^{1}, Ruchi Sharma

^{1}and Charusita Chakravarty

^{1,a)}

### Abstract

Thermodynamic properties of liquidberyllium difluoride are studied using canonical ensemble molecular dynamics simulations of the transferable rigid ion model potential. The negative slope of the locus of points of maximum density in the temperature-pressure plane is mapped out. The excess entropy, computed within the pair correlation approximation, is found to show an anomalous increase with isothermal compression at low temperatures which will lead to diffusional as well as structural anomalies resembling those in water. The anomalous behavior of the entropy is largely connected with the behavior of the Be–F pair correlation function. The internal energy shows a temperature dependence. The pair correlation entropy shows a temperature dependence only at high densities and temperatures. The correlation plots between internal energy and the pair correlation entropy for isothermal compression show the characteristic features expected of network-forming liquids with waterlike anomalies. The tagged particle potential energy distributions are shown to have a multimodal form at low temperatures and densities similar to those seen in other liquids with three-dimensional tetrahedral networks, such as water and silica.

This work was financially supported by the Department of Science and Technology, New Delhi. M.A. and R.S. thank Indian Institute of Technology Delhi and Council for Scientific and Industrial Research, respectively, for financial support. The authors would like to thank Austen Angell, Peter Poole, and Ivan Saika-Voivod for clarifications with regard to computational procedures followed in their work. Computational resources and technical support provided by Computer Services Centre, IIT-Dehli is gratefully acknowledged.

I. INTRODUCTION

II. COMPUTATIONAL DETAILS

A. Potential model

B. Molecular dynamics

C. Estimation of excess entropy from pair correlation data

III. RESULTS AND DISCUSSION

A. Thermodynamic anomalies

B. Configurational energy

C. Excess entropy

D. Relationship between excess entropy and internal energy

IV. Conclusions

### Key Topics

- Entropy
- 82.0
- Silica
- 20.0
- Diffusion
- 12.0
- Molecular dynamics
- 11.0
- Simple liquids
- 7.0

## Figures

Pressure-temperature curves for different isochores from for . (a) Data from short runs of . The vertical arrows mark the highest and lowest density isochores and successive isochores differ in density by . (b) Data from long runs of . The error bars on the pressure estimated using block averaging (Ref. 52) from these long runs are of the order of .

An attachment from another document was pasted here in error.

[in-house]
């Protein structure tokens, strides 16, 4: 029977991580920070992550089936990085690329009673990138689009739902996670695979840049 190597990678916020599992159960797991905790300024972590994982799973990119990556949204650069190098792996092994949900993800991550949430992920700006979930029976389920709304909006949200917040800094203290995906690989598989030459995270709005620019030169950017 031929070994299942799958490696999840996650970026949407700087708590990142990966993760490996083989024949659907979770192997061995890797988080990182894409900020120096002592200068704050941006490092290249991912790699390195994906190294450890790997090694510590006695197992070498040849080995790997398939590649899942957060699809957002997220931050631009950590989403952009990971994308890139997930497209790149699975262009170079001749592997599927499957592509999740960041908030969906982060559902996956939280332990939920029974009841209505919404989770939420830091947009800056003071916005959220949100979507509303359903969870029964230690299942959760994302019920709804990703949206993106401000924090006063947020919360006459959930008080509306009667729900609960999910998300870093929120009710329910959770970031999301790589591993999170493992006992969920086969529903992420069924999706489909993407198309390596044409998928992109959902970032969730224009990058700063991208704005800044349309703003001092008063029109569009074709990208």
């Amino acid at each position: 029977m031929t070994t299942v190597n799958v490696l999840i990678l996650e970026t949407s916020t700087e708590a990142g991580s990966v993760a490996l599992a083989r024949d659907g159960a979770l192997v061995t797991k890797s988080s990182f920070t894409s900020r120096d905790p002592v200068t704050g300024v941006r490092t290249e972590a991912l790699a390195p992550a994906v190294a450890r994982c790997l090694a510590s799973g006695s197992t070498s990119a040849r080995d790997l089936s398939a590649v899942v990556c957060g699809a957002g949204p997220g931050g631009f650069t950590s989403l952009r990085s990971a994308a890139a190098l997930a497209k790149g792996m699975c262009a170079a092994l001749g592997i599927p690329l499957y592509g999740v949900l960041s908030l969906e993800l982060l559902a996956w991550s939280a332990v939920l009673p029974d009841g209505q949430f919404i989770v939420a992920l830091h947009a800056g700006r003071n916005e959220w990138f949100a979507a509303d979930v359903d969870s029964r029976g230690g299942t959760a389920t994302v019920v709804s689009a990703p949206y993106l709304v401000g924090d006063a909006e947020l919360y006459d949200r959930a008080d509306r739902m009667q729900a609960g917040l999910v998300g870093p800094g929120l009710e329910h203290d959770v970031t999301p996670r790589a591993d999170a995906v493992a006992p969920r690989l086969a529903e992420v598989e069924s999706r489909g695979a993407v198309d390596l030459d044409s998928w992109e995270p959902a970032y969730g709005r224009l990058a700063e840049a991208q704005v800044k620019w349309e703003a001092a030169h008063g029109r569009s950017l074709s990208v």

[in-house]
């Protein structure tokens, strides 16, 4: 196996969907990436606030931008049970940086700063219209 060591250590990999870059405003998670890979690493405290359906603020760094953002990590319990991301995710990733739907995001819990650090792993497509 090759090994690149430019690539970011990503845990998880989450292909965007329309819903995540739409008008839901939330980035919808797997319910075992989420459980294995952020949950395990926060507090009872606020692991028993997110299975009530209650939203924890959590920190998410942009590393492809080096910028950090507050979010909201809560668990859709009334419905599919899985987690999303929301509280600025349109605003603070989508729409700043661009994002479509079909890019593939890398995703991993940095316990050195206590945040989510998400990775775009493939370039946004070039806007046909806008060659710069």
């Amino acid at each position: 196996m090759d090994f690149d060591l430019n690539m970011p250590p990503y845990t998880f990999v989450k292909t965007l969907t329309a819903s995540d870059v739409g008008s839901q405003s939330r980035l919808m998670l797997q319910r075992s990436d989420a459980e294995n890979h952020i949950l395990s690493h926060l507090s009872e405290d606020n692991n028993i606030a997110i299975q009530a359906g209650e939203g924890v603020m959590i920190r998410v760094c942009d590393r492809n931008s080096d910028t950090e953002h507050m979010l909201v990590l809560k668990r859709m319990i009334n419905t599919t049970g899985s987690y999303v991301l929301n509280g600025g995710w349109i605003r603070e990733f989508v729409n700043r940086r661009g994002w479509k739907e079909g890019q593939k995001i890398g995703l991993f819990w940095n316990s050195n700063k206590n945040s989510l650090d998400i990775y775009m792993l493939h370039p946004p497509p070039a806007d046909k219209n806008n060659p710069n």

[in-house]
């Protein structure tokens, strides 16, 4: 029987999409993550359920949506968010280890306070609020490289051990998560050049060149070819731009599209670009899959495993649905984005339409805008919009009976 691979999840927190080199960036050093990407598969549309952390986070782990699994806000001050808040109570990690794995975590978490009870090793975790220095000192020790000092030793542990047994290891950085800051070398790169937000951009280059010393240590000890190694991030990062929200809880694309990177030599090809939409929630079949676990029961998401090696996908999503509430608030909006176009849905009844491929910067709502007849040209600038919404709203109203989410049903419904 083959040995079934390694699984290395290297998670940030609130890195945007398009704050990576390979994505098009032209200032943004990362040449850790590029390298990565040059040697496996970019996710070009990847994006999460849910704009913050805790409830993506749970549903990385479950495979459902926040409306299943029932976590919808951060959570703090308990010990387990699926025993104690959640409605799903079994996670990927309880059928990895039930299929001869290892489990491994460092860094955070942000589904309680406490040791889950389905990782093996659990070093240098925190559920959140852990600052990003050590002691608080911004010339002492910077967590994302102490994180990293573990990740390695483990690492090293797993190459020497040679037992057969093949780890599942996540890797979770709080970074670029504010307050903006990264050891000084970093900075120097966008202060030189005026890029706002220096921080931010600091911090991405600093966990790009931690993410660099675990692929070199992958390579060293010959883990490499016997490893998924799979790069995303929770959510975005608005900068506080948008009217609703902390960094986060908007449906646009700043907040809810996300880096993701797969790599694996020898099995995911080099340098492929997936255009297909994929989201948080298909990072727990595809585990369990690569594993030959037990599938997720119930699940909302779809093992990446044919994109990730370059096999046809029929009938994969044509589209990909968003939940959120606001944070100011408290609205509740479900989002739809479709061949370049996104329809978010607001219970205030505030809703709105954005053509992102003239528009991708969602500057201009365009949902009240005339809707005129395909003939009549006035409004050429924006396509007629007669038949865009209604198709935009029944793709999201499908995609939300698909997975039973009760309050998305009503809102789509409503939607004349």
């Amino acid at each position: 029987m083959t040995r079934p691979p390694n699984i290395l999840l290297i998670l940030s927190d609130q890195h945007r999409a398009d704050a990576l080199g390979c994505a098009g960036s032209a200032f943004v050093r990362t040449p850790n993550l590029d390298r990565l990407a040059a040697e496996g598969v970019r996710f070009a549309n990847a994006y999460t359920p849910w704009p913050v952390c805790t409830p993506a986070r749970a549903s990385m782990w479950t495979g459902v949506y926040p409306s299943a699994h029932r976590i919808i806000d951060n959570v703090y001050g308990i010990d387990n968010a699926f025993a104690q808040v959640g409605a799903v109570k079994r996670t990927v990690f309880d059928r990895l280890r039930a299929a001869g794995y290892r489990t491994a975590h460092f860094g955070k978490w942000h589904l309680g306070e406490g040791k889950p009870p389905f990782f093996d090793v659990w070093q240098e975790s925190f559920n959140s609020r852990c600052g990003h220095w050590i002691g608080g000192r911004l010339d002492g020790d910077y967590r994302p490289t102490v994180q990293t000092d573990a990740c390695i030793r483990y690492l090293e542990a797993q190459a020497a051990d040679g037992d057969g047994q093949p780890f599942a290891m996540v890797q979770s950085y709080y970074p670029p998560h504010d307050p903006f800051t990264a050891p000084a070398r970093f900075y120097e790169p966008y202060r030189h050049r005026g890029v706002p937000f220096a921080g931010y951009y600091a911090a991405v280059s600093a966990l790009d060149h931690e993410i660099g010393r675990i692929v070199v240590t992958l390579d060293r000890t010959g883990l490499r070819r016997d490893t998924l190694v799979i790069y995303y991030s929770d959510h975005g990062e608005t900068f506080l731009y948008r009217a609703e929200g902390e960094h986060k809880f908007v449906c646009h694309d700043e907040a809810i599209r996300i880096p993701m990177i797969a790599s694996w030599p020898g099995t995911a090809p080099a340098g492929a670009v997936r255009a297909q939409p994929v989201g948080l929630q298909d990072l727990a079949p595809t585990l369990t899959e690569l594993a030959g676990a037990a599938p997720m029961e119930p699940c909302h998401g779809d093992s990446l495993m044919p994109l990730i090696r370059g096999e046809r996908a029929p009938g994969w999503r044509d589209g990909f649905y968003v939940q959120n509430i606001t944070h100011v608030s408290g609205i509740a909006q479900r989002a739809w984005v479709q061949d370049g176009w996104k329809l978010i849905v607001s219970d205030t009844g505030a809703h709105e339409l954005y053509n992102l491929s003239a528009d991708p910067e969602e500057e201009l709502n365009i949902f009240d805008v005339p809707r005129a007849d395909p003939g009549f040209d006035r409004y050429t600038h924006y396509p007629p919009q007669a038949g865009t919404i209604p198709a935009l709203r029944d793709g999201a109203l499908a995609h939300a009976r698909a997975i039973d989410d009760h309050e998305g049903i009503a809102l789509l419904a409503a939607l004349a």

Pressure-temperature curves for different isochores from for . (a) Data from short runs of . The vertical arrows mark the highest and lowest density isochores and successive isochores differ in density by . (b) Data from long runs of . The error bars on the pressure estimated using block averaging (Ref. 52) from these long runs are of the order of .

Mean square displacements (MSDs) for different densities along the (a) and (b) isotherms. Note the logarithmic scale along both axes of the plot.

Mean square displacements (MSDs) for different densities along the (a) and (b) isotherms. Note the logarithmic scale along both axes of the plot.

Pressure temperature curves for specific isochores in the region of the thermodynamic anomaly of : (a) , (b) , (c) , and (d) . The data points are connected by cubic splines and the minima in the plots are marked by arrows.

Pressure temperature curves for specific isochores in the region of the thermodynamic anomaly of : (a) , (b) , (c) , and (d) . The data points are connected by cubic splines and the minima in the plots are marked by arrows.

Locus of temperature of maximum density (TMD) of shown in (a) temperature-pressure plane and (b) density-temperature plane.

Locus of temperature of maximum density (TMD) of shown in (a) temperature-pressure plane and (b) density-temperature plane.

Pressure as a function of density along different isotherms for , with errors on the pressure of the order of , as discussed in Fig. 1.

Pressure as a function of density along different isotherms for , with errors on the pressure of the order of , as discussed in Fig. 1.